Depression, also known as clinical depression or major depressive disorder, is a serious mood disorder that affects how you feel and think, and it can lead to a wide range of physical, mental, and emotional issues.
Depression affects many different people in many different ways. For some, depression is a constant struggle. Others experience seasonal affective disorder (SAD) during the winter when it is cloudy. Also, mothers who have just given birth may experience postpartum depression.
Whatever the reason for depression, it can easily go undetected by the person experiencing the disorder as well as those around them. If you think that someone you love has depression, keep an eye out for the following symptoms to make sure he or she gets the treatment they need.
Disinterest in activities that used to bring joy or disinterest in normal everyday activities could be a sign of depression.
Perhaps your loved one is taking more sick days from work or school. Or maybe they aren’t as interested in hanging out with friends and participating in other activities.
Try not to take it personally if your loved one has less interest in life. They could be going through something and may need your help to overcome it. Keep reaching out and make sure your loved one knows how important they are to you.
Sleep is another aspect of life that depression can affect. Depression can make it harder to fall asleep, leaving your loved one tossing and turning all night. But depression can also make them very tired and sluggish.
If your loved one starts sleeping more — like sleeping in late and taking naps during the day — they could be struggling with depression. They could also have depression if they start staying up late and sleeping less. In either case, talk to your loved one to make sure everything in their life is OK.
Depression also changes people’s eating habits. Some people with depression lose their appetite and sometimes even forget to eat. Others may start eating much more and start rapidly gaining weight.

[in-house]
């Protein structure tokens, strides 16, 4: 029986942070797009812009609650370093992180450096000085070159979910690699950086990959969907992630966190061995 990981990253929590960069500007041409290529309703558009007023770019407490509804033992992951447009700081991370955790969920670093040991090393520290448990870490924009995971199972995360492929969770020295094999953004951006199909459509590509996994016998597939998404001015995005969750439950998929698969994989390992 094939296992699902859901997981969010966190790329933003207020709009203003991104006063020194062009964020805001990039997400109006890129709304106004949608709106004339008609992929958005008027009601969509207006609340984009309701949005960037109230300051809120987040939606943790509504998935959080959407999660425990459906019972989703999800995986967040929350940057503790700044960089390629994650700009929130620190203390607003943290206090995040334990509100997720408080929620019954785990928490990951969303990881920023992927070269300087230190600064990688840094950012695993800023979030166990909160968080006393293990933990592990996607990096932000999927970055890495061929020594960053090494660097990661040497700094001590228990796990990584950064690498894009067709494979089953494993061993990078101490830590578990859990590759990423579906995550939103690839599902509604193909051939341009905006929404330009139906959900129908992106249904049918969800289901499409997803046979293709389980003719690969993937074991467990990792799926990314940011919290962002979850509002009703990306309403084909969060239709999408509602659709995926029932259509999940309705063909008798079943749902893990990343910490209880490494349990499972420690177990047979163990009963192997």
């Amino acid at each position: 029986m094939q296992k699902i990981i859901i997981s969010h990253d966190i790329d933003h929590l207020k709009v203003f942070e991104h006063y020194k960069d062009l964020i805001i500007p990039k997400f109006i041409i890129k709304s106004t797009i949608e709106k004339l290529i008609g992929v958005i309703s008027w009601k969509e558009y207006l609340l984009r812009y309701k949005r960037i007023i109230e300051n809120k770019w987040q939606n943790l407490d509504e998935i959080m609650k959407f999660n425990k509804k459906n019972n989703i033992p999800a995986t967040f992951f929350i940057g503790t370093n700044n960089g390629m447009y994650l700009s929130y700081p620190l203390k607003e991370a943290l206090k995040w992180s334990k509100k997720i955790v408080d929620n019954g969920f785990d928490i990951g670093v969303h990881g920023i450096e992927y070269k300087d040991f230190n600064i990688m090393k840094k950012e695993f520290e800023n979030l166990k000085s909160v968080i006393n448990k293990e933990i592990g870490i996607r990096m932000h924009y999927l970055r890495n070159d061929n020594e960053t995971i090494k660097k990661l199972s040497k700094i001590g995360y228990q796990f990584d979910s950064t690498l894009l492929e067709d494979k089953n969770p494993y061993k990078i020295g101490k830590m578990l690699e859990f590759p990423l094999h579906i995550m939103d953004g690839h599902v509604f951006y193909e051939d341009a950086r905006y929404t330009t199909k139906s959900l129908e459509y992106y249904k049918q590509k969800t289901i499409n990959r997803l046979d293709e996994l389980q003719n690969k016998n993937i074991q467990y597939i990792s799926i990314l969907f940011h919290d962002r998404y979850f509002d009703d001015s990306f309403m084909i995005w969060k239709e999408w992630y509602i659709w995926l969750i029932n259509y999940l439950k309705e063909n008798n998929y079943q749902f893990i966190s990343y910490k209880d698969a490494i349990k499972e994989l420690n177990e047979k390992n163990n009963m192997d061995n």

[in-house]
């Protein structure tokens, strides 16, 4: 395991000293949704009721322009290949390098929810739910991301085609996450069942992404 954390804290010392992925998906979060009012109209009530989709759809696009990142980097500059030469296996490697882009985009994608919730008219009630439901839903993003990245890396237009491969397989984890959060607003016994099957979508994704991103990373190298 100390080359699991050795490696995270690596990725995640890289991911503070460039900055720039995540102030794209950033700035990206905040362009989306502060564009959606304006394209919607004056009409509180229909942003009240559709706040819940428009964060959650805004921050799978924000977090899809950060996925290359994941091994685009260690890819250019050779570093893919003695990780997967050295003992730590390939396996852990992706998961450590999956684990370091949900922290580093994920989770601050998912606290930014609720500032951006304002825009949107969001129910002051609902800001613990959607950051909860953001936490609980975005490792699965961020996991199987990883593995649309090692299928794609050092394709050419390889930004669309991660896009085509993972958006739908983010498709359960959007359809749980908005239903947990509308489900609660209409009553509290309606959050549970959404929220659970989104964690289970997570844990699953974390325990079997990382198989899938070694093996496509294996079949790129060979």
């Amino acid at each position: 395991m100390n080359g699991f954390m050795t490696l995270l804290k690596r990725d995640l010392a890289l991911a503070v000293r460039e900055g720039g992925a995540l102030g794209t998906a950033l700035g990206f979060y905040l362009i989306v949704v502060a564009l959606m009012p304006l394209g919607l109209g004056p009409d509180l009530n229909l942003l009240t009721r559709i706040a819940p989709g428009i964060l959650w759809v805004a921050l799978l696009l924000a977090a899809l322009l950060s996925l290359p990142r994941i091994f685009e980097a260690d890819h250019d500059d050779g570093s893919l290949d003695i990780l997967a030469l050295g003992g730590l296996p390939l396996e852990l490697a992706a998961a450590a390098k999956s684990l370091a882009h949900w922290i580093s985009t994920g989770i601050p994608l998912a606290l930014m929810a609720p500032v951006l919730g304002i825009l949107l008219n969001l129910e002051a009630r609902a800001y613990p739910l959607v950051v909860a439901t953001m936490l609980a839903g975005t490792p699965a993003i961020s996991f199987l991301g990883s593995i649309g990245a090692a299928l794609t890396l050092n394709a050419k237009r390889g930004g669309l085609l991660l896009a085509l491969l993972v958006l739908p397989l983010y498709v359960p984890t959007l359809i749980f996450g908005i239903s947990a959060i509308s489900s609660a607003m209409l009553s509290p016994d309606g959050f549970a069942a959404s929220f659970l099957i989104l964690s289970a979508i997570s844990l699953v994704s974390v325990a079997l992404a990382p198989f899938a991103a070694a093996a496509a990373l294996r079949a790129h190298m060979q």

If you notice changes in your loved one’s eating habits, try to express your concern in a productive way. You don’t want to make your loved one feel worse than they already do.
Depression also affects mood. It can make you more irritable and annoyed with those around you, and it can also make it harder to control your emotions. If your loved one starts having issues with anger, irritability, and other overwhelming emotions, then they are likely struggling with depression.
Instead of taking these outbursts personally, have kindness and compassion on your loved one and make sure they see a doctor who can help them diagnose their disorder.
People who suffer from depression may feel its physical toll. If your loved one feels sick for no reason or feels physical aches and pains, the underlying cause may be depression rather than a physical illness or injury.
If the doctor gives your loved one a clean bill of health, you might want to consider speaking with a psychiatrist who can evaluate their mental health. If your loved one doesn’t want to see a doctor, don’t give up on them. Continue to love and support them so that they don’t feel isolated.
Depression is a serious mental illness that can be fatal when left untreated. Sometimes, people need help recognizing their own symptoms, so if you see these signs in a friend or family member, encourage them to get help, either by scheduling an appointment with a psychiatrist or looking for community support.
For more information on how to help your loved one with depression or another mental illness, contact us at Serenity Mental Health Centers to schedule an appointment with a psychiatrist as soon as possible.